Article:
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Dangers of bad choices emphasized
Ghost Out gets students' attention
Ghost WEB
North Forsyth students Kristine Pakkala, left, Carli Nordholz and Margaret Henderson watch a dramatization of a fatal car accident involving teenage drivers under the influence of alcohol Thursday. The annual Ghost Out event shows the impact of poor decision making before getting behind the wheel. - photo by Autumn Vetter

The chilly, overcast Thursday morning cast an appropriate setting as North Forsyth High School students watched their peers being pulled from a mock car wreck.

Two ambulances and Forsyth County fire trucks and a handful of sheriff’s vehicles surrounded the red Jeep.

While students were only watching a recreation of a typical alcohol-related wreck, it clearly had an impact.

The annual Ghost Out event, rotates among the county’s high schools to show the impact of poor decision making before getting behind the wheel.

Beth Hebert, North’s principal, said the event “makes them think about their choices.”

“Prom is this weekend, and we really want kids to be safe,” she said. “Teenagers don’t believe it can happen to them … so this shows them how real it can be and the consequences.”

Ghost Out is a collaboration among multiple agencies, including the county’s fire department and sheriff’s office, the state highway safety office, Georgia State Patrol and county coroner, among others.

“All agencies come together to send a message to students,” Hebert said about the event, which was last held at North three years ago.

Leaning against a fence, junior Kaitlyn Smith was in tears as she watched the firefighters try to pry the students from the Jeep.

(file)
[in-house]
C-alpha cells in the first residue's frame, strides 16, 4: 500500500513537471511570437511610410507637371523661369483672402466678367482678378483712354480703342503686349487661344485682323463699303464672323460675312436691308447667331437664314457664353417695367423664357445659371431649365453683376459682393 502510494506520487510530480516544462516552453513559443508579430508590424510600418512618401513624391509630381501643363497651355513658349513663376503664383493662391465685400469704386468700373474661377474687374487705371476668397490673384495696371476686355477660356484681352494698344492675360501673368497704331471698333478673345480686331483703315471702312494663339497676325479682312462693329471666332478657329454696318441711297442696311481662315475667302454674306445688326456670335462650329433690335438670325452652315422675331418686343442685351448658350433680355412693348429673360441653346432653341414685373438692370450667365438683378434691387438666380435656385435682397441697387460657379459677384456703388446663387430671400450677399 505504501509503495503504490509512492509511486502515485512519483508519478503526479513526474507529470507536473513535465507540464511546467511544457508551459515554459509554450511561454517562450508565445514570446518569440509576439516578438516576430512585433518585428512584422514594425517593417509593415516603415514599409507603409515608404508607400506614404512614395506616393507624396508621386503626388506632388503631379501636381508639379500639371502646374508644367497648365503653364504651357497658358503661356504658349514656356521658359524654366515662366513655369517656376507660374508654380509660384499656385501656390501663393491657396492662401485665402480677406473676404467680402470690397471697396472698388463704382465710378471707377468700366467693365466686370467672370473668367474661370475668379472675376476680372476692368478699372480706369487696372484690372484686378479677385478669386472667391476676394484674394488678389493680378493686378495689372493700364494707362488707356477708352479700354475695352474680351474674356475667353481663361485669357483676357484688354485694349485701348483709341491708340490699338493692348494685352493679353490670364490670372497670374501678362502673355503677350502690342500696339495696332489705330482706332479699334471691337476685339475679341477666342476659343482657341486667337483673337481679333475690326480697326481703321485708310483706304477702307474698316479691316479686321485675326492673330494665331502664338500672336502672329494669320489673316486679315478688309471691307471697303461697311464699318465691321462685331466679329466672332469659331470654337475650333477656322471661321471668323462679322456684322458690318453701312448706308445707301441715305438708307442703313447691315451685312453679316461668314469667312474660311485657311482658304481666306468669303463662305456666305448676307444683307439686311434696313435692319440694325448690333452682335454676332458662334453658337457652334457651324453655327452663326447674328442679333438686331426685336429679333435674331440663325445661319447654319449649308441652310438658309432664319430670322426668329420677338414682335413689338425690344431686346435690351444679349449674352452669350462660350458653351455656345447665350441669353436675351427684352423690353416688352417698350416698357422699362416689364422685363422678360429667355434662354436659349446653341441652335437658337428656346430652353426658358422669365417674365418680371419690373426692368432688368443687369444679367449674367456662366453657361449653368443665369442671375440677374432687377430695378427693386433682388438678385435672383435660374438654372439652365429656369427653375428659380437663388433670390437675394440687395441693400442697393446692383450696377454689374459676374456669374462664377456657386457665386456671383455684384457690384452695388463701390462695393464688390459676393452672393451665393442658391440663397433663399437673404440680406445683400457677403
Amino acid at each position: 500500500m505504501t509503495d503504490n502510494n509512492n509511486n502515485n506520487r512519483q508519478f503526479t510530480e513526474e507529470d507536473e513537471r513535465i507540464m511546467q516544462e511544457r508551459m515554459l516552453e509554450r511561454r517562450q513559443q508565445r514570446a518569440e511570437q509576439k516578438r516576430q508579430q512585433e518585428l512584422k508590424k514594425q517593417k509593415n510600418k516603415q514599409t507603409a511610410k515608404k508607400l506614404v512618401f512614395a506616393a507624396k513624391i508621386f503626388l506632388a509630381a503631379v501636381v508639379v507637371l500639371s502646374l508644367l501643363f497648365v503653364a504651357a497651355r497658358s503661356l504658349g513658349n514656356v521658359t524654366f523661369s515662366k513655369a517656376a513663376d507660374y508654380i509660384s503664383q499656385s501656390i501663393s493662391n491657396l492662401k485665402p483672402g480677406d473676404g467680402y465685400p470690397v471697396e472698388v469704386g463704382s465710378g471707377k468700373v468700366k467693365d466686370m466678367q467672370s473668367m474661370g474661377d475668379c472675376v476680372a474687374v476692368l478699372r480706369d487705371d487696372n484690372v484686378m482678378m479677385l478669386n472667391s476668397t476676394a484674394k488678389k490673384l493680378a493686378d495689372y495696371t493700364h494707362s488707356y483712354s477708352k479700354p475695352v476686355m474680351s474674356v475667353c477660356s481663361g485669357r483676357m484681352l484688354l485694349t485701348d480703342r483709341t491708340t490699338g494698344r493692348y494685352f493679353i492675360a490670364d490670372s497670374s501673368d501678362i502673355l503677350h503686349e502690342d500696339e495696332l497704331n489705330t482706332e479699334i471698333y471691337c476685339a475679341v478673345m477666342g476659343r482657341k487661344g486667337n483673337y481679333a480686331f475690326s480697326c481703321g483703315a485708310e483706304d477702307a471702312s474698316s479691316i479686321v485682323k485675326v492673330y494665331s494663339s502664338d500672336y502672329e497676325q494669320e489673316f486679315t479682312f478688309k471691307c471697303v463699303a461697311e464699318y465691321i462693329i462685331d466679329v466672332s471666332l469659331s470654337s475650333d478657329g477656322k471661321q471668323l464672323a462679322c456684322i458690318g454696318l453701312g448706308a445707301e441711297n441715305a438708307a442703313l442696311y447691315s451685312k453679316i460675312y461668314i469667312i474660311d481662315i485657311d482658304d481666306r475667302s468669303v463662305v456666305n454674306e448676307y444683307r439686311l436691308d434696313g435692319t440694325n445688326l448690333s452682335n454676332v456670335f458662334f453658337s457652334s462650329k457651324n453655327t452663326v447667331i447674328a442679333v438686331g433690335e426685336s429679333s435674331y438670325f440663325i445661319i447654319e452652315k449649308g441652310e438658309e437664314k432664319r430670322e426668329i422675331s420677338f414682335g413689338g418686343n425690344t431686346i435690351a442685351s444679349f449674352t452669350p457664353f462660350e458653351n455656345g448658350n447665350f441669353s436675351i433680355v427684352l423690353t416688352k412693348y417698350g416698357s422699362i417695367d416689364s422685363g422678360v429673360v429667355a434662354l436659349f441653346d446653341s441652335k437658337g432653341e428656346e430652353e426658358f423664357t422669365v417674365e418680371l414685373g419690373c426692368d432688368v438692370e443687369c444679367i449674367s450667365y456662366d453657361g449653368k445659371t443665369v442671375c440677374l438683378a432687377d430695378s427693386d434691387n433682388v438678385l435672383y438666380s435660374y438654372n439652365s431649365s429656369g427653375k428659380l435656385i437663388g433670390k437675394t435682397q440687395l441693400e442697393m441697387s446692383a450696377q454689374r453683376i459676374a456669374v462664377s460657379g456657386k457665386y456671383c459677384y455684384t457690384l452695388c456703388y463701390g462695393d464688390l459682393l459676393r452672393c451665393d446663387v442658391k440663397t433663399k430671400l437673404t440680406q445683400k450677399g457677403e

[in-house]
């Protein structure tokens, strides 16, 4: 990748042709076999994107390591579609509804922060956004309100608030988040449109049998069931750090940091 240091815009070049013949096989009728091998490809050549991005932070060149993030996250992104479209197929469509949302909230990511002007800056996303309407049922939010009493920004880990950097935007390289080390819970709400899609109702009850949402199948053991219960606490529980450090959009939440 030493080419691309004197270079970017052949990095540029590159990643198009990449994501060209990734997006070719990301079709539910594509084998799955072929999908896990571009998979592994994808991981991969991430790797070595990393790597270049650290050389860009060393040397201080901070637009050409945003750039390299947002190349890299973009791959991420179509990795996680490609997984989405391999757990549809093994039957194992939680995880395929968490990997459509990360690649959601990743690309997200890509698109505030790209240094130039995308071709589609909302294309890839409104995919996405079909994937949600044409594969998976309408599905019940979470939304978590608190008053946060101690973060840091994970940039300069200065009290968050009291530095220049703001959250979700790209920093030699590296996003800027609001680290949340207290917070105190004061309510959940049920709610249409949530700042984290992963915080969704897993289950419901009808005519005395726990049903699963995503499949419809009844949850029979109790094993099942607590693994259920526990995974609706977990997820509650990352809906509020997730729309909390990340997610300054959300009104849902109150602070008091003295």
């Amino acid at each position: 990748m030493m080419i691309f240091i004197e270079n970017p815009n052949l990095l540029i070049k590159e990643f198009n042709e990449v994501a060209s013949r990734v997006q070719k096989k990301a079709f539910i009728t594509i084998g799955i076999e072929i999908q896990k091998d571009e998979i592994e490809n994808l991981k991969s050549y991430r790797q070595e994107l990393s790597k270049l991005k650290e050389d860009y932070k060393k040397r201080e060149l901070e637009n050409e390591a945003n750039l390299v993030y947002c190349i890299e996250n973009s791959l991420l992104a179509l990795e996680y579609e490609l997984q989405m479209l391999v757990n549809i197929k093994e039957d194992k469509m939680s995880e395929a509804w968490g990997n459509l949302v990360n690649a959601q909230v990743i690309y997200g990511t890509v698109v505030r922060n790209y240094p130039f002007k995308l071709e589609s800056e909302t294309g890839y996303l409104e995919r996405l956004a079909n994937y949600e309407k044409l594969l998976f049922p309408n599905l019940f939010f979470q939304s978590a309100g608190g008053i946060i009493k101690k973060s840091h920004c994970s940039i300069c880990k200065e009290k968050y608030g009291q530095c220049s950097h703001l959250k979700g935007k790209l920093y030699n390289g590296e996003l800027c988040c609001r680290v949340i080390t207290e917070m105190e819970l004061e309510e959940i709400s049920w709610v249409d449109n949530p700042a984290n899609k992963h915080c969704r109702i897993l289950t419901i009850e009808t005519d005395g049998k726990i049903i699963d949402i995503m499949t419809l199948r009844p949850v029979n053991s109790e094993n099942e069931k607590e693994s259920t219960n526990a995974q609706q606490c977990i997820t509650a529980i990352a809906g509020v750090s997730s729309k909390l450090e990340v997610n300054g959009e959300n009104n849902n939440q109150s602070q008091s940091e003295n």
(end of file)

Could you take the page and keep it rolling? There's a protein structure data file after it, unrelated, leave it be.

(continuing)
“It bothers me,” she said. “I’m very emotional toward it.”

Smith said she’s a safe driver. She’s seen two major accidents before and has attended programs to enhance her skills.

The classes and watching the Ghost Out have helped make the responsibility of driving more real for her, Smith said, but she’s not sure the message made it through to everyone.

“Looking around, all I see is smiles, so it’s really hard to see that,” she said.

But Smith was hopeful her peers would get the message, as was Hebert.

“Typically … we have a really somber response to it,” Hebert said. “We have in the past.”

Freshman Savanna Grant has seen the impact of a wreck with two of her friends, one of whom is handicapped as a result. Grant said that’s what prompted her to be one of the “ghosts” during the event.

“I’m aware that there are lots of dangers out there,” she said. “This supports awareness of drunk driving and how it can affect people.”

Natalie Williamson, a sophomore, also was playing a ghost Thursday.

The significance of the role, she said, is to show “if we all were in the accident, we wouldn’t be here.”

“If we weren’t there, this is what it would be like,” she said.

Senior Ariel Bettles was another ghost. While those in makeup were real students, their characters were designed to have no identity, she said, “because it can happen to anyone.”